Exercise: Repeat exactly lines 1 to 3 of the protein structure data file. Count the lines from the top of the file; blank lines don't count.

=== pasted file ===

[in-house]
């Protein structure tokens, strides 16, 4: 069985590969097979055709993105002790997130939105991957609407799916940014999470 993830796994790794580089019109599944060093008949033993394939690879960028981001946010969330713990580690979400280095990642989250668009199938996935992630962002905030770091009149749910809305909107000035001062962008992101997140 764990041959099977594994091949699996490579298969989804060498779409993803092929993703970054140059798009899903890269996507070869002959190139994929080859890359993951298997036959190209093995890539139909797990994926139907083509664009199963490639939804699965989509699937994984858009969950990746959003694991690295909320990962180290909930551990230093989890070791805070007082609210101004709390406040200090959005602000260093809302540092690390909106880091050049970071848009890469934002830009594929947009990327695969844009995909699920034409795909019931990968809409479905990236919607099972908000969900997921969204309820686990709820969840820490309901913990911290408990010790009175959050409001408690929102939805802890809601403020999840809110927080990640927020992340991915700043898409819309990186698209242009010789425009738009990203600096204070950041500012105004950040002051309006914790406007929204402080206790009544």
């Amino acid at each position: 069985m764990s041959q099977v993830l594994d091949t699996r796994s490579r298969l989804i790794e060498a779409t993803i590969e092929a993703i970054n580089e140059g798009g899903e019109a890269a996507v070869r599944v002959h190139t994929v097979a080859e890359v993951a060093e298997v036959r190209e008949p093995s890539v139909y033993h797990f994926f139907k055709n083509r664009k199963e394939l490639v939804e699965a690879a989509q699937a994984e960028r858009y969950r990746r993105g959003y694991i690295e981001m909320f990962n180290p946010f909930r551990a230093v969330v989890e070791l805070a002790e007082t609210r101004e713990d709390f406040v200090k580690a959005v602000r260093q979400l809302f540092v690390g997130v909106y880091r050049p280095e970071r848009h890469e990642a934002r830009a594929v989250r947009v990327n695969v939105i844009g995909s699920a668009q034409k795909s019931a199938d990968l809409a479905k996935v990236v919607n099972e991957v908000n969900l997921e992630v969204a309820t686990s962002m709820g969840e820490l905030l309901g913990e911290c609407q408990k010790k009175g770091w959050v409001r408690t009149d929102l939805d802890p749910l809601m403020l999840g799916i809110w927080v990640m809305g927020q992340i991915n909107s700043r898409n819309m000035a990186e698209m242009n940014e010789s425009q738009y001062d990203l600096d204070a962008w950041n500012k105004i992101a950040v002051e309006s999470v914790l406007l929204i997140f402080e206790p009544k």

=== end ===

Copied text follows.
[in-house]
């Protein structure tokens, strides 16, 4: 069985590969097979055709993105002790997130939105991957609407799916940014999470 993830796994790794580089019109599944060093008949033993394939690879960028981001946010969330713990580690979400280095990642989250668009199938996935992630962002905030770091009149749910809305909107000035001062962008992101997140 764990041959099977594994091949699996490579298969989804060498779409993803092929993703970054140059798009899903890269996507070869002959190139994929080859890359993951298997036959190209093995890539139909797990994926139907083509664009199963490639939804699965989509699937994984858009969950990746959003694991690295909320990962180290909930551990230093989890070791805070007082609210101004709390406040200090959005602000260093809302540092690390909106880091050049970071848009890469934002830009594929947009990327695969844009995909699920034409795909019931990968809409479905990236919607099972908000969900997921969204309820686990709820969840820490309901913990911290408990010790009175959050409001408690929102939805802890809601403020999840809110927080990640927020992340991915700043898409819309990186698209242009010789425009738009990203600096204070950041500012105004950040002051309006914790406007929204402080206790009544």
């Amino acid at each position: 069985m764990s041959q099977v993830l594994d091949t699996r796994s490579r298969l989804i790794e060498a779409t993803i590969e092929a993703i970054n580089e140059g798009g899903e019109a890269a996507v070869r599944v002959h190139t994929v097979a080859e890359v993951a060093e298997v036959r190209e008949p093995s890539v139909y033993h797990f994926f139907k055709n083509r664009k199963e394939l490639v939804e699965a690879a989509q699937a994984e960028r858009y969950r990746r993105g959003y694991i690295e981001m909320f990962n180290p946010f909930r551990a230093v969330v989890e070791l805070a002790e007082t609210r101004e713990d709390f406040v200090k580690a959005v602000r260093q979400l809302f540092v690390g997130v909106y880091r050049p280095e970071r848009h890469e990642a934002r830009a594929v989250r947009v990327n695969v939105i844009g995909s699920a668009q034409k795909s019931a199938d990968l809409a479905k996935v990236v919607n099972e991957v908000n969900l997921e992630v969204a309820t686990s962002m709820g969840e820490l905030l309901g913990e911290c609407q408990k010790k009175g770091w959050v409001r408690t009149d929102l939805d802890p749910l809601m403020l999840g799916i809110w927080v990640m809305g927020q992340i991915n909107s700043r898409n819309m000035a990186e698209m242009n940014e010789s425009q738009y001062d990203l600096d204070a962008w950041n500012k105004i992101a950040v002051e309006s999470v914790l406007l929204i997140f402080e206790p009544k």